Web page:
Griffin has lunch with Adelle Jackson and George Levitan, plus three Dallas FBI officers, since he wants them to be aware of the project in case anything goes wrong. Together, they decide he shouldn’t change his “name or identity,” but “merely change [his] pigmentation and allow people to draw their own conclusions.” Griffin asks, “Do you suppose they’ll treat me as John Howard Griffin, regardless of my color—or will they treat me as some nameless Negro, even though I am still the same man?” In response, one of the officers gives him a bewildered look. “You’re not serious,” the man says. “They’re not going to ask you any questions. As soon as they see you, you’ll be a Negro and that’s all they’ll ever want to know about you.”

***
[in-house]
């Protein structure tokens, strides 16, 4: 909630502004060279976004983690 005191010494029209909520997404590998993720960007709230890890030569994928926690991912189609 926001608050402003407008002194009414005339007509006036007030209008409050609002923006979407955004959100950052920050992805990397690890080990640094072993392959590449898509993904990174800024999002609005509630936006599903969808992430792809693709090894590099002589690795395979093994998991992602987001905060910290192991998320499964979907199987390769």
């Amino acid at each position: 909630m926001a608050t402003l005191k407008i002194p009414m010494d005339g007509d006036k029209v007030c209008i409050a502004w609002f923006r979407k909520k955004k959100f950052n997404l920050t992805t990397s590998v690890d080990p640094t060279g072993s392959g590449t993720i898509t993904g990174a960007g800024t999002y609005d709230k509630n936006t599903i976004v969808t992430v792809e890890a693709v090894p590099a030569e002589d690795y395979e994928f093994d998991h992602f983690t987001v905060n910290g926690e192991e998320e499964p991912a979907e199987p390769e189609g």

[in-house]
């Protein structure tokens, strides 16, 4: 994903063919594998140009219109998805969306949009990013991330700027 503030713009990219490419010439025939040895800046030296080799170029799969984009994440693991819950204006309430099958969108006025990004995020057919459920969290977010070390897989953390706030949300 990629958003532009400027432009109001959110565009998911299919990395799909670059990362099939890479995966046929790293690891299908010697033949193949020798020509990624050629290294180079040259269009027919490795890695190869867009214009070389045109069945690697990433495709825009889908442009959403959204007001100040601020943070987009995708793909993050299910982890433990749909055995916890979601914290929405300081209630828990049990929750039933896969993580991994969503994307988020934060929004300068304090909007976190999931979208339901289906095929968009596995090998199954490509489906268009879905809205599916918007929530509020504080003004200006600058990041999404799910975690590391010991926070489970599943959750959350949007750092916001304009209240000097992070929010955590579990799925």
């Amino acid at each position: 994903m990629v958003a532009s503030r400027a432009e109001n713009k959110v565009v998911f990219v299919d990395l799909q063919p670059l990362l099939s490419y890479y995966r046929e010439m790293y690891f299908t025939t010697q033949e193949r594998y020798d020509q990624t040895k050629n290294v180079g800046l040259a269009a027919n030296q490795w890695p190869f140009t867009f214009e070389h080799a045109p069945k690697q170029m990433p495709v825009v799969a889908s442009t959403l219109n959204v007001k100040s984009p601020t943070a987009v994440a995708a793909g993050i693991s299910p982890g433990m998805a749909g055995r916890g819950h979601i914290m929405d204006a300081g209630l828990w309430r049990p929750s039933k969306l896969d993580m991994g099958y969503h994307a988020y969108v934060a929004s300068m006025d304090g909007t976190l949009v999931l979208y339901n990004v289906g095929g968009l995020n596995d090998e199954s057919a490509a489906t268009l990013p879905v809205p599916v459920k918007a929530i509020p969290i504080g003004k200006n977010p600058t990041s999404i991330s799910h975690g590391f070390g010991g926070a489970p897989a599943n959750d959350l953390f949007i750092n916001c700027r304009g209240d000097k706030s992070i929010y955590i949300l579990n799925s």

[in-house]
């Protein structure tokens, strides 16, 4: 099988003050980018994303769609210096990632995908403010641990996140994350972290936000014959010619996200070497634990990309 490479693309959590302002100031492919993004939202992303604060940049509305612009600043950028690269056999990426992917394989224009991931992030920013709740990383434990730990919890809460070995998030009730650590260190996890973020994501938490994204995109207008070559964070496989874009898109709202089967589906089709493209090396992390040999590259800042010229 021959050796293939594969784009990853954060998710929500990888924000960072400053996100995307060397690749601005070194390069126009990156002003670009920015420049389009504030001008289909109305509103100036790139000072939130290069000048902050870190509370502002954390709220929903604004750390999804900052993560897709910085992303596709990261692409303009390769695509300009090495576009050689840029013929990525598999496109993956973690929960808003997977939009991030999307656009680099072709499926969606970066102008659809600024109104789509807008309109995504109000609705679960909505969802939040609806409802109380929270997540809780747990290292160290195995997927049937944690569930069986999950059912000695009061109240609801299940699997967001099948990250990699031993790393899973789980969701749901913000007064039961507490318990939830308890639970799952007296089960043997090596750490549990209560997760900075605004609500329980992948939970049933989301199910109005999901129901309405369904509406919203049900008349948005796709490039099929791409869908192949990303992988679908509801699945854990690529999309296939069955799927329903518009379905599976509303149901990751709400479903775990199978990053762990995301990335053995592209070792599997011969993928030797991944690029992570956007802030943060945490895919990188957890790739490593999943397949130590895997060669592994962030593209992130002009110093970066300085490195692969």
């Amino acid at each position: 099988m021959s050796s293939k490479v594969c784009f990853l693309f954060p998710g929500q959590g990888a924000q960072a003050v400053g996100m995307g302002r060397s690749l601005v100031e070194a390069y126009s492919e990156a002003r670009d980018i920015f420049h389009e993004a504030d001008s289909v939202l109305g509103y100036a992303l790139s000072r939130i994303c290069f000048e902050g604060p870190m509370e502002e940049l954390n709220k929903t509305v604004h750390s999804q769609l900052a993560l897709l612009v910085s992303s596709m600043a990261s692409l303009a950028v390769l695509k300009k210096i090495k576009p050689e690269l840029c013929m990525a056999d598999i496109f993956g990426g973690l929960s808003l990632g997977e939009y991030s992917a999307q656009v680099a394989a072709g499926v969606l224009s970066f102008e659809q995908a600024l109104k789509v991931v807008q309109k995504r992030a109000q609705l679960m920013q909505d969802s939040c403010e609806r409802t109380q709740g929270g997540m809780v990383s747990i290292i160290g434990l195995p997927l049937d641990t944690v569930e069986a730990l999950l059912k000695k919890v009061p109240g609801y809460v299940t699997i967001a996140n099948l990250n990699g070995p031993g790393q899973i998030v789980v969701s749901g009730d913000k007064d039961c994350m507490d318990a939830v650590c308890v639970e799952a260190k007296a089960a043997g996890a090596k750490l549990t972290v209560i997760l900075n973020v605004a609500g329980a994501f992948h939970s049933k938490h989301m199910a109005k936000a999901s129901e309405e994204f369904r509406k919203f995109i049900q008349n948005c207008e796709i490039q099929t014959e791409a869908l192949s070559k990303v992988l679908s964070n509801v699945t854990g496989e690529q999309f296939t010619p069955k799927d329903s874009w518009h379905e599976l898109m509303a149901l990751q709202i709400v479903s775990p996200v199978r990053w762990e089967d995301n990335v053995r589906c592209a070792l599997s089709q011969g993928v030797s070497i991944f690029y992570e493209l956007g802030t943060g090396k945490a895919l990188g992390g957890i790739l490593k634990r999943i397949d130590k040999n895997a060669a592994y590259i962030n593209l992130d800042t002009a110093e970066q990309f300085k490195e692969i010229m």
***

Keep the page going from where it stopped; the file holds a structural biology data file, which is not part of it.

The decision to maintain Griffin’s current identity is a significant one, since it emphasizes the importance of physical appearance when it comes to racial discrimination. If Griffin experiences bigotry even while remaining honest about who he is, then, it will be unavoidably clear that his skin color is the only thing inviting such hatred. This, in turn, will enable him to show ignorant white people the extent to which their implicit biases are rooted in arbitrary matters that have nothing to do with identity and everything to do with superficial aesthetic notions.